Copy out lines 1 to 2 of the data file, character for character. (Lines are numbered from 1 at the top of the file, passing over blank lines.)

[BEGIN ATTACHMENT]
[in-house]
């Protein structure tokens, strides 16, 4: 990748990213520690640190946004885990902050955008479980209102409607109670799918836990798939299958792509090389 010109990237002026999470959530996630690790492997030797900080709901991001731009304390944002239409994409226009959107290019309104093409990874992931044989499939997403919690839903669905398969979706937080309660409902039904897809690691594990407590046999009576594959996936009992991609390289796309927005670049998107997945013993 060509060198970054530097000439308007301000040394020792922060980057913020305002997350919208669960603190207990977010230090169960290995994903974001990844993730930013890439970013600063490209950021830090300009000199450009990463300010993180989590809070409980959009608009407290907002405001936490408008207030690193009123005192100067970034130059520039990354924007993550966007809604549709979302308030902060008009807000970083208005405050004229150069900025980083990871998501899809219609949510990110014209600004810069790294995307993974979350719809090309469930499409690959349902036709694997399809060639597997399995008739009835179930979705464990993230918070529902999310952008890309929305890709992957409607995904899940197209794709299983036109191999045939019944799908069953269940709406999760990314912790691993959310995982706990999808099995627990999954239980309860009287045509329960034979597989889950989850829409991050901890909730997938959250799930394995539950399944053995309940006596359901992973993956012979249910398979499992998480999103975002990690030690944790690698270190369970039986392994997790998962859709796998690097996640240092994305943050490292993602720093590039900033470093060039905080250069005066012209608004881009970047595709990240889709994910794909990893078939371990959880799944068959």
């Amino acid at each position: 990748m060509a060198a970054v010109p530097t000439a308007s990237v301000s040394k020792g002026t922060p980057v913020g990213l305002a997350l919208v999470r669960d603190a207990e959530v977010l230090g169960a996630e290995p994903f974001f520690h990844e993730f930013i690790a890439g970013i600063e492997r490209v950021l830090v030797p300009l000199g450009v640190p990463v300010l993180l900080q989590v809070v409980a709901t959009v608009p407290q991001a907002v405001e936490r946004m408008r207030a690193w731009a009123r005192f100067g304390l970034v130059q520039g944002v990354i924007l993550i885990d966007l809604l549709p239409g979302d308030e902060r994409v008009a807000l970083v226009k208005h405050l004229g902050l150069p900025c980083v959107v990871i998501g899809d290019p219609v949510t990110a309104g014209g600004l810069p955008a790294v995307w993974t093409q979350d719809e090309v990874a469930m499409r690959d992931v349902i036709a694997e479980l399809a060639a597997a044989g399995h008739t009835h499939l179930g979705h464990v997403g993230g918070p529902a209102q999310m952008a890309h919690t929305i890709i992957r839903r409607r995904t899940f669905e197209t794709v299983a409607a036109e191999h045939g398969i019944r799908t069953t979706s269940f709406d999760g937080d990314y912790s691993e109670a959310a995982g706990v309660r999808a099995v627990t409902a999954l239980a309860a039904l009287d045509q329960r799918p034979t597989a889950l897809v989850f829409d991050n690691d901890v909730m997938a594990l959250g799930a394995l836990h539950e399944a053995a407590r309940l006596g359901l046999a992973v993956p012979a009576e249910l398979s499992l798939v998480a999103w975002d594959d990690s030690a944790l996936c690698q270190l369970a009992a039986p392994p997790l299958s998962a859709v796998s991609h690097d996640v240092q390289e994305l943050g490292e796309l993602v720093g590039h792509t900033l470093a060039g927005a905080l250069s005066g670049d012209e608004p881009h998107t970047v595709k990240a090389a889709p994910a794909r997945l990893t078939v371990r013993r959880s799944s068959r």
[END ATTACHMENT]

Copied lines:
[in-house]
């Protein structure tokens, strides 16, 4: 990748990213520690640190946004885990902050955008479980209102409607109670799918836990798939299958792509090389 010109990237002026999470959530996630690790492997030797900080709901991001731009304390944002239409994409226009959107290019309104093409990874992931044989499939997403919690839903669905398969979706937080309660409902039904897809690691594990407590046999009576594959996936009992991609390289796309927005670049998107997945013993 060509060198970054530097000439308007301000040394020792922060980057913020305002997350919208669960603190207990977010230090169960290995994903974001990844993730930013890439970013600063490209950021830090300009000199450009990463300010993180989590809070409980959009608009407290907002405001936490408008207030690193009123005192100067970034130059520039990354924007993550966007809604549709979302308030902060008009807000970083208005405050004229150069900025980083990871998501899809219609949510990110014209600004810069790294995307993974979350719809090309469930499409690959349902036709694997399809060639597997399995008739009835179930979705464990993230918070529902999310952008890309929305890709992957409607995904899940197209794709299983036109191999045939019944799908069953269940709406999760990314912790691993959310995982706990999808099995627990999954239980309860009287045509329960034979597989889950989850829409991050901890909730997938959250799930394995539950399944053995309940006596359901992973993956012979249910398979499992998480999103975002990690030690944790690698270190369970039986392994997790998962859709796998690097996640240092994305943050490292993602720093590039900033470093060039905080250069005066012209608004881009970047595709990240889709994910794909990893078939371990959880799944068959």